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TaskPaper 1.0 adds new features (and "fiddling" isn't one of them)

Hog Bay Software's TaskPaper was recently released in a completed 1.0 version (previously), and if you're the sort of person who casts about for a simple way to manage projects and tasks from a Mac, this just may be your app.

But, even more significantly, if you're not looking for a simple action management system -- if you're that particularly pathetic sort of character who's convinced that features like tagging, syncing, collaboration, graph paper generation, and the introduction of an onboard artisanal breadmaker are all that stands between you and getting your stuff done -- well, you may need TaskPaper more than anybody. Because, friends, TaskPaper is just about fiddle-proof, and, frankly, I know a lot of people who could benefit from that today.

Here's what a simple document looks like in TaskPaper:

There's your projects, there's your tasks, there's your contexts, and there's your ability to see what you've ticked off. THAT, as John Hodgman might say, IS ALL.

So, first off and best off, TaskPaper is just text. Although documents created with TaskPaper will have the ".taskpaper" suffix, you'll find that you can open and edit the file with TextEdit, TextMate, or any other garden variety text app. Here's what my test document looks like when opened in TextMate:

I like the clarity and simplicity of the document's formatting, and how it virtually negates the ability to fiddle. Actually, on first glance, the magic of TaskPaper may look familiar to people who have used syntaxes like Chairman Gruber's peerless Markdown. I mean it really is just endlessly portable and mungeable text; it's TaskPaper's li'l engine that turns that formatting into the hooks that let you "do stuff" like view by context or project, and so on. This latest cut adds tabs for doing this neato functional stuff, and I have to say it's really appealing. The approach is similar to OmniFocus -- but even more obsessively concerned with keeping the system focused solely on completing tasks (rather than grooming and feeding them for months while they grow long hair and learn how to drive a stick).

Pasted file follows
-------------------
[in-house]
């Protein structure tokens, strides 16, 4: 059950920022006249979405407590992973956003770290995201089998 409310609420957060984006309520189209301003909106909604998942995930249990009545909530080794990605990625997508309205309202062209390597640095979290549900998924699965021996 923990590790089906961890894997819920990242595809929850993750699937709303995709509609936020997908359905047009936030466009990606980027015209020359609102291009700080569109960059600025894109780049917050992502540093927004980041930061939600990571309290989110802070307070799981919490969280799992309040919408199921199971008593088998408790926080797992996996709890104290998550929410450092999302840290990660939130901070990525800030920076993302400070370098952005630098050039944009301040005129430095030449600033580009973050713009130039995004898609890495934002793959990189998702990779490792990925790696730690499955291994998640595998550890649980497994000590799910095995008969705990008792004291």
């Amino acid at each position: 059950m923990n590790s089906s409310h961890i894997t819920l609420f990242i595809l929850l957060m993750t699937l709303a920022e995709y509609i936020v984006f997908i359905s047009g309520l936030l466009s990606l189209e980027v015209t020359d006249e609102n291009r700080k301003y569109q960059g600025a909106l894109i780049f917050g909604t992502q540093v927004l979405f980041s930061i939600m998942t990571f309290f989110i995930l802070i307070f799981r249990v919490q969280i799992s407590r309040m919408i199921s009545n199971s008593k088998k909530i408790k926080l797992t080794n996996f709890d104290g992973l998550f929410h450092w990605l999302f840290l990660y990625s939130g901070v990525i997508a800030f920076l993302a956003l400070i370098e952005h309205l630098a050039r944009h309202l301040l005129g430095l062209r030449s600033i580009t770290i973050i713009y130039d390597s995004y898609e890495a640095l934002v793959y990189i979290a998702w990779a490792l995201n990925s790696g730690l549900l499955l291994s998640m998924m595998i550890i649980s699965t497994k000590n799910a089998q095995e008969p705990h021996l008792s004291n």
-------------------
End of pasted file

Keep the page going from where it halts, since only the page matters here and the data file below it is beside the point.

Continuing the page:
Yes: absolutely -- TaskPaper will be way too simple for a lot of people's needs (including mine). But, if you're so overwhelmed with "flexibility" that you're getting close to throwing in the towel on an electronic system and are considering going back to paper, (while I'd never be one to stand in your way) you might want to give TaskPaper a whirl. If you love text and could benefit from the portability of a simple electronic document, it's definitely worth looking at.

TaskPaper is free to try, and it'll only set you back $18.95 if you decide to buy a copy. Download 'er now.

CSGiles's picture

Hi Merlin, Actually, I’m

Hi Merlin,

Actually, I'm probably alone in my thinking on this but I don't think Apple intends to have iPhone NOTES sync to the desktop.

That way I see it the whole philosophy behind the iPhone is very email-centric. The way you get to read PDF, Word, Excel, docs, etc. is to email them to youself (most conviently by using a special email account). I see NOTES as an extension of that. Apple knows that a lot of people send themselves emails as reminders. The NOTES is just another way of doing that.

If I'm right, you can send a Note from your iPhone to NOTES in Mail, and vice versa, but they will not sync.

Apple wants to get away from mini-databases and list managers. The way you get apps on iPhone is to use Web Apps, and the way you get documents and lists on the phone is to use Email.

There will be 3rd party apps soon, and we will see what all that is about. But if I read the oracles right, Apple's iPhone is all about the web and email as well as voice and voice mail. It's not really intended as a Smartphone. It's a different category of gadget and a different way of thinking and doing things.





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